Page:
viff

changeset 1419:f264239b594d

viff: removed text made redundant by cf1d7d3eab0a
author Martin Geisler <mg@cs.au.dk>
date Mon, 14 Dec 2009 16:36:37 +0100
parents cbfa7ea6dae7
children f463223ea803
files viff/__init__.py
diffstat 1 files changed, 1 insertions(+), 103 deletions(-) [+]
line diff
     1.1 --- a/viff/__init__.py	Mon Dec 14 13:01:24 2009 +0100
     1.2 +++ b/viff/__init__.py	Mon Dec 14 16:36:37 2009 +0100
     1.3 @@ -1,4 +1,4 @@
     1.4 -# Copyright 2007, 2008 VIFF Development Team.
     1.5 +# Copyright 2007, 2008, 2009 VIFF Development Team.
     1.6  #
     1.7  # This file is part of VIFF, the Virtual Ideal Functionality Framework.
     1.8  #
     1.9 @@ -20,111 +20,6 @@
    1.10  
    1.11  VIFF is a Python framework for writing multi-party computations (MPC)
    1.12  in an easy, efficient, and secure way.
    1.13 -
    1.14 -Overview
    1.15 -========
    1.16 -
    1.17 -VIFF allows you to write a program which will interact with other
    1.18 -programs in order to execute a joint computation. This is called a
    1.19 -multi-party computation, MPC for short.
    1.20 -
    1.21 -The programs will implement what we call a virtual ideal functionality
    1.22 -(IF). The idea is that the behavior of the programs should be
    1.23 -indistinguishable from the behavior of programs interacting with a
    1.24 -so-called ideal functionality. An ideal functionality is a player that
    1.25 -cannot be corrupted, also known as a trusted third party (TTP).
    1.26 -
    1.27 -Interacting with an IF is easy: all players give their inputs to the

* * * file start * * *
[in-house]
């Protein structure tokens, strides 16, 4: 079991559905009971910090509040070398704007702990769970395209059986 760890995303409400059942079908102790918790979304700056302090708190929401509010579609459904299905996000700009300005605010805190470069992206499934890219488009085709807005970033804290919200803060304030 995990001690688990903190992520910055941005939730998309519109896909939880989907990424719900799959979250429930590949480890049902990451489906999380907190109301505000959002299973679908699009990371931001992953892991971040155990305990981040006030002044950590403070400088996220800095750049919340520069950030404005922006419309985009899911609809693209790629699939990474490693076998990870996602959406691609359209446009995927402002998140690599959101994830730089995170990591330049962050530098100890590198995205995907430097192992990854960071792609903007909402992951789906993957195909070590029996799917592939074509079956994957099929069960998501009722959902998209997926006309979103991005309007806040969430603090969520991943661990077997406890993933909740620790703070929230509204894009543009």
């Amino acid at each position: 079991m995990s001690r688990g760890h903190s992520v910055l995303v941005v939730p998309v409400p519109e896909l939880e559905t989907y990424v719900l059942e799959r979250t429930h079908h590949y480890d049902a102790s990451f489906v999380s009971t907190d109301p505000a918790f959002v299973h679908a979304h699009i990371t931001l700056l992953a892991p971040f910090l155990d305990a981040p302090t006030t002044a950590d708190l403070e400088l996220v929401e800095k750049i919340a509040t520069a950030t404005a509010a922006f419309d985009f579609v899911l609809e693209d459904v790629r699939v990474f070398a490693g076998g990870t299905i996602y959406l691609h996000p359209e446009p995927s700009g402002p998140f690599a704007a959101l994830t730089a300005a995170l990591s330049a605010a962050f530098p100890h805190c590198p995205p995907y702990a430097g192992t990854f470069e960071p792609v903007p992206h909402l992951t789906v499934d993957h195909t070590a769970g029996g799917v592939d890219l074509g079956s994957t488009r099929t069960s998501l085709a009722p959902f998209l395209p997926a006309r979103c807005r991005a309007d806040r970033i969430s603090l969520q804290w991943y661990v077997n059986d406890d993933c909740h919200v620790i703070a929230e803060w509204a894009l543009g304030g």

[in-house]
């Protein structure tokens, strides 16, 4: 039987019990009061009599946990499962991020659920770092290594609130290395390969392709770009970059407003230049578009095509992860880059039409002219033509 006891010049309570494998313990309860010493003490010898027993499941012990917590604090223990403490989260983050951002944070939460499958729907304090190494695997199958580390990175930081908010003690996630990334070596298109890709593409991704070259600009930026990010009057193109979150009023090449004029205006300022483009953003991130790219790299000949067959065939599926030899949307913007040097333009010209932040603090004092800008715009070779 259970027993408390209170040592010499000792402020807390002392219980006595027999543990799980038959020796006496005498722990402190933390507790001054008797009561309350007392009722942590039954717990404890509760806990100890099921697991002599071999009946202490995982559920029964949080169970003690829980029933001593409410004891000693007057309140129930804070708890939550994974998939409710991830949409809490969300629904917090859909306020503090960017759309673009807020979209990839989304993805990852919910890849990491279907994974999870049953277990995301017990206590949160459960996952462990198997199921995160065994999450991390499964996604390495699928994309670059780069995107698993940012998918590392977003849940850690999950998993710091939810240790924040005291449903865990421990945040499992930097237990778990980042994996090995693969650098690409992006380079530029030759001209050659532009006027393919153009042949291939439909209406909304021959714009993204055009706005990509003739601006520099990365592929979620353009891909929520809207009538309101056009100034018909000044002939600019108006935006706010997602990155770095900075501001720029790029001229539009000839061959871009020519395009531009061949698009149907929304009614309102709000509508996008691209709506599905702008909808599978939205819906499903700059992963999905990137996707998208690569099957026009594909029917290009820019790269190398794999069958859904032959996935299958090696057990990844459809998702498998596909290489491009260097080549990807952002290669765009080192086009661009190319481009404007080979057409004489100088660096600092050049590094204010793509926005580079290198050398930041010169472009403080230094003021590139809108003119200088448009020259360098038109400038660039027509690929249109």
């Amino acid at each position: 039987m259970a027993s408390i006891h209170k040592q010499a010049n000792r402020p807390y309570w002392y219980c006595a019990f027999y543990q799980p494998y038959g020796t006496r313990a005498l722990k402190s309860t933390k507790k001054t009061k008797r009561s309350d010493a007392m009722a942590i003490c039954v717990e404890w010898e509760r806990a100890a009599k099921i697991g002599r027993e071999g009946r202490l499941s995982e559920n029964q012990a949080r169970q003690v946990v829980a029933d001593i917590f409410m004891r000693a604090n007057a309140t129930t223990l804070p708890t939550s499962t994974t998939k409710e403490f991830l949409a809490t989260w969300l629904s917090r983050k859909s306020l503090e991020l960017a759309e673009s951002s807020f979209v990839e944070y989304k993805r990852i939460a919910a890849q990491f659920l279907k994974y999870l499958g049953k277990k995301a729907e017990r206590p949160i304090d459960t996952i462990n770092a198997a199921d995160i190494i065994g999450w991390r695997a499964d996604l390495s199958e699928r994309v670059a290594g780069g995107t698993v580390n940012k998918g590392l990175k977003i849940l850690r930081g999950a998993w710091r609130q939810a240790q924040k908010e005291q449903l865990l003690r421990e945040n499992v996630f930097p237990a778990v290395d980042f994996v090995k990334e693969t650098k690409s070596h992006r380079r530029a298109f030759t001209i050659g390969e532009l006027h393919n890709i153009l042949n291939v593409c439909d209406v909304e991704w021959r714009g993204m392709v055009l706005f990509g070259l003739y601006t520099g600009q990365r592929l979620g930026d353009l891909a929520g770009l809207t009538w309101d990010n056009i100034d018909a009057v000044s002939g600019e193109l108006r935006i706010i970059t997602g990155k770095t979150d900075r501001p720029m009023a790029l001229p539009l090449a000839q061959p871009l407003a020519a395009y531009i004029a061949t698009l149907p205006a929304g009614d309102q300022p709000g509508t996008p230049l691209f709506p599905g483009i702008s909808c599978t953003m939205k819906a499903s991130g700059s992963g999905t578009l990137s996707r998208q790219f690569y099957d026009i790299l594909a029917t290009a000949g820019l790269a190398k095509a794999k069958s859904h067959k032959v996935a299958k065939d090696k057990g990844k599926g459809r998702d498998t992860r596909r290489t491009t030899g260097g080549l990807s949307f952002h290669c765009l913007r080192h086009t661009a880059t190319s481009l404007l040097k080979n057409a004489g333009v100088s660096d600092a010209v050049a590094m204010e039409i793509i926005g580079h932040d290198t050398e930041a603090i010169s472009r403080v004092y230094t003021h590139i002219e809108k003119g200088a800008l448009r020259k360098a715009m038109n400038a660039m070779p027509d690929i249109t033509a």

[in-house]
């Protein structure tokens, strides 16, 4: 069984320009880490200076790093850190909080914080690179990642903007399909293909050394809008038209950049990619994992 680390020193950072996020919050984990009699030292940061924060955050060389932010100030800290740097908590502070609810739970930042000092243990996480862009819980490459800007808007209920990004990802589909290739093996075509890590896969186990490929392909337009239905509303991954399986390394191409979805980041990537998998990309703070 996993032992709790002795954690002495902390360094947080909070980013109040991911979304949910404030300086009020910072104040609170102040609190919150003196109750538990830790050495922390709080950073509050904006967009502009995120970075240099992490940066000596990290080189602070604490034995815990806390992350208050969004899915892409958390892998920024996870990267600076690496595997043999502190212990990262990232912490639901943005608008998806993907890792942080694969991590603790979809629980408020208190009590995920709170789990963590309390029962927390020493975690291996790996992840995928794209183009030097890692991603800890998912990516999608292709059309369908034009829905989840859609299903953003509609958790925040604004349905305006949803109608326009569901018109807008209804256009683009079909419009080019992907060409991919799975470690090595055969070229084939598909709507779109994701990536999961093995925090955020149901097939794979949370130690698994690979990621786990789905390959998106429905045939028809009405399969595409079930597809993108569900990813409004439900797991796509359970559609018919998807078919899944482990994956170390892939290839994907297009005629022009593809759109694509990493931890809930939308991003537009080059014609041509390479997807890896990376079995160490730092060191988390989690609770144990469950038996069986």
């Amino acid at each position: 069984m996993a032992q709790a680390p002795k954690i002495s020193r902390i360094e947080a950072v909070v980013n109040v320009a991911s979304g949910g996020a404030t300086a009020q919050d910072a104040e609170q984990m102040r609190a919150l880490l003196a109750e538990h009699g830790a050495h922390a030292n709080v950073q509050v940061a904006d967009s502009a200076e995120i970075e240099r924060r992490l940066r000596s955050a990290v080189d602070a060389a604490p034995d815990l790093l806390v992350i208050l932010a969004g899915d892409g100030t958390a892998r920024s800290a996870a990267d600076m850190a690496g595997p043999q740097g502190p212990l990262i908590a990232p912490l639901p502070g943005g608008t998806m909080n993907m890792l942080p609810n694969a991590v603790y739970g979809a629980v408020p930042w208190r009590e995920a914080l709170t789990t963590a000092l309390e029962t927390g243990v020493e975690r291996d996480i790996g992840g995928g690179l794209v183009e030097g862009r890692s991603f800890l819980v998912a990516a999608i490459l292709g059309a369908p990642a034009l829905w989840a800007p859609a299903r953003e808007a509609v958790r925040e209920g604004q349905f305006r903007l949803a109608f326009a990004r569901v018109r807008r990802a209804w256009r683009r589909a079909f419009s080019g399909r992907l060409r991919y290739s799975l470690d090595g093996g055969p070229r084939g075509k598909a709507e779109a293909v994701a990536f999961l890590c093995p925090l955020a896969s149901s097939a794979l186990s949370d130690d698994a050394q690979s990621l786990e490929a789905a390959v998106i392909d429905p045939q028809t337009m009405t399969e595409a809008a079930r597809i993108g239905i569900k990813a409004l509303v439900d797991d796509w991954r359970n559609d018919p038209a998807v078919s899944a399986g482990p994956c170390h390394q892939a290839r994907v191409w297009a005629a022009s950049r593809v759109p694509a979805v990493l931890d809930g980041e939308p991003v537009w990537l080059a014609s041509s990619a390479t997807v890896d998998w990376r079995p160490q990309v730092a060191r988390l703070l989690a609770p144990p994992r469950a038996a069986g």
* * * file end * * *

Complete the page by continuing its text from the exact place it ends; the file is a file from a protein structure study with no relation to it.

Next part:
1.28 -IF, which computes the results. The results are then distributed to
    1.29 -the correct players. The inputs and the results are sent over secure
    1.30 -channels, and since the IF cannot be corrupted, this ideal protocol
    1.31 -must be secure.
    1.32 -
    1.33 -In the real world there is no IF, but VIFF allows you to implement a
    1.34 -virtual ideal functionality. The behavior of a bunch of programs using
    1.35 -VIFF is indistinguishable from program running in the ideal world. It
    1.36 -is indistinguishable in the sense that everything that can happen in
    1.37 -the real world protocol could happen in the ideal world too. And since
    1.38 -no attacks can occur in the ideal world, no attacks can occur in the
    1.39 -real world as well. Such a multi-party computation (MPC) is called a
    1.40 -secure multi-party computation (SMPC).
    1.41 -
    1.42 -Security Assumptions
    1.43 ---------------------
    1.44 -
    1.45 -Please note that like all cryptographic systems, VIFF is only secure
    1.46 -as long as certain assumptions are fulfilled. These assumptions
    1.47 -include:
    1.48 -
    1.49 -  - The adversary can only corrupt up to a certain threshold of the
    1.50 -    total number of players. The threshold will normally be 1/2 of the
    1.51 -    players, so for three players, at most one player may be
    1.52 -    corrupted (there must be an honest majority).
    1.53 -
    1.54 -  - The adversary is computationally bounded. The protocols used by